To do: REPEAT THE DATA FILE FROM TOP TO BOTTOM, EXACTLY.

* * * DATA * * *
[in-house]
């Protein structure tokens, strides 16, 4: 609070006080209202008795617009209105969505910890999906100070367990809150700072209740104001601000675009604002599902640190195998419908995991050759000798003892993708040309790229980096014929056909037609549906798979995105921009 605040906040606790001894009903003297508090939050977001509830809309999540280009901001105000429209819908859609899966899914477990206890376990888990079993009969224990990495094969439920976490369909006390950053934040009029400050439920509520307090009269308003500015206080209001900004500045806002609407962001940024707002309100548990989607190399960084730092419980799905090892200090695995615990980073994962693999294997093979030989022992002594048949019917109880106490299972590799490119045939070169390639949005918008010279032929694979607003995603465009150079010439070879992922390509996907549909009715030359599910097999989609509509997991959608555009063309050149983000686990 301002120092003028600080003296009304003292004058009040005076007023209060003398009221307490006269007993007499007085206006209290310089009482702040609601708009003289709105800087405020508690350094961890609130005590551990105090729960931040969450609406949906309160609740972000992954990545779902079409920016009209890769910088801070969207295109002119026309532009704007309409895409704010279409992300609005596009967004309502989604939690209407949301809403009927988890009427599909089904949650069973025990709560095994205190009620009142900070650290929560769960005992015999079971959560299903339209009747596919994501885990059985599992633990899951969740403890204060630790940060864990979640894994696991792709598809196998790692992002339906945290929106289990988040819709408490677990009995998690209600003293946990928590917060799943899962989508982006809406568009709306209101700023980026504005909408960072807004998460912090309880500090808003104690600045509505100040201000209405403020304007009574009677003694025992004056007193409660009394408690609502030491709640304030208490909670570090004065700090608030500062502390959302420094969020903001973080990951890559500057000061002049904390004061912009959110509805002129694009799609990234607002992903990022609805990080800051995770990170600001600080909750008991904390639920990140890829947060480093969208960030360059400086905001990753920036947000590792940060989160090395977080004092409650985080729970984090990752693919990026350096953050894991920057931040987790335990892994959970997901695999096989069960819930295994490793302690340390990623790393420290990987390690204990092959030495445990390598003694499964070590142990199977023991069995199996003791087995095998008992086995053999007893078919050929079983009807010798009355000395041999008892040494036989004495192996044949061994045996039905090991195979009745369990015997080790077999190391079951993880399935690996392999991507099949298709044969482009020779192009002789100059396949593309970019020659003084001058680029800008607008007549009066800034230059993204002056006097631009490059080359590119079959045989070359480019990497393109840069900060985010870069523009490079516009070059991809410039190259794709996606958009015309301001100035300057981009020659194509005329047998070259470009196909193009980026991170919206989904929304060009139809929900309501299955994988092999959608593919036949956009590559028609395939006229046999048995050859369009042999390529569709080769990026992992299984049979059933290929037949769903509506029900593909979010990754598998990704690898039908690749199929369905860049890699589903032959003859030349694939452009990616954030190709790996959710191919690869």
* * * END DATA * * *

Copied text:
[in-house]
């Protein structure tokens, strides 16, 4: 609070006080209202008795617009209105969505910890999906100070367990809150700072209740104001601000675009604002599902640190195998419908995991050759000798003892993708040309790229980096014929056909037609549906798979995105921009 605040906040606790001894009903003297508090939050977001509830809309999540280009901001105000429209819908859609899966899914477990206890376990888990079993009969224990990495094969439920976490369909006390950053934040009029400050439920509520307090009269308003500015206080209001900004500045806002609407962001940024707002309100548990989607190399960084730092419980799905090892200090695995615990980073994962693999294997093979030989022992002594048949019917109880106490299972590799490119045939070169390639949005918008010279032929694979607003995603465009150079010439070879992922390509996907549909009715030359599910097999989609509509997991959608555009063309050149983000686990 301002120092003028600080003296009304003292004058009040005076007023209060003398009221307490006269007993007499007085206006209290310089009482702040609601708009003289709105800087405020508690350094961890609130005590551990105090729960931040969450609406949906309160609740972000992954990545779902079409920016009209890769910088801070969207295109002119026309532009704007309409895409704010279409992300609005596009967004309502989604939690209407949301809403009927988890009427599909089904949650069973025990709560095994205190009620009142900070650290929560769960005992015999079971959560299903339209009747596919994501885990059985599992633990899951969740403890204060630790940060864990979640894994696991792709598809196998790692992002339906945290929106289990988040819709408490677990009995998690209600003293946990928590917060799943899962989508982006809406568009709306209101700023980026504005909408960072807004998460912090309880500090808003104690600045509505100040201000209405403020304007009574009677003694025992004056007193409660009394408690609502030491709640304030208490909670570090004065700090608030500062502390959302420094969020903001973080990951890559500057000061002049904390004061912009959110509805002129694009799609990234607002992903990022609805990080800051995770990170600001600080909750008991904390639920990140890829947060480093969208960030360059400086905001990753920036947000590792940060989160090395977080004092409650985080729970984090990752693919990026350096953050894991920057931040987790335990892994959970997901695999096989069960819930295994490793302690340390990623790393420290990987390690204990092959030495445990390598003694499964070590142990199977023991069995199996003791087995095998008992086995053999007893078919050929079983009807010798009355000395041999008892040494036989004495192996044949061994045996039905090991195979009745369990015997080790077999190391079951993880399935690996392999991507099949298709044969482009020779192009002789100059396949593309970019020659003084001058680029800008607008007549009066800034230059993204002056006097631009490059080359590119079959045989070359480019990497393109840069900060985010870069523009490079516009070059991809410039190259794709996606958009015309301001100035300057981009020659194509005329047998070259470009196909193009980026991170919206989904929304060009139809929900309501299955994988092999959608593919036949956009590559028609395939006229046999048995050859369009042999390529569709080769990026992992299984049979059933290929037949769903509506029900593909979010990754598998990704690898039908690749199929369905860049890699589903032959003859030349694939452009990616954030190709790996959710191919690869």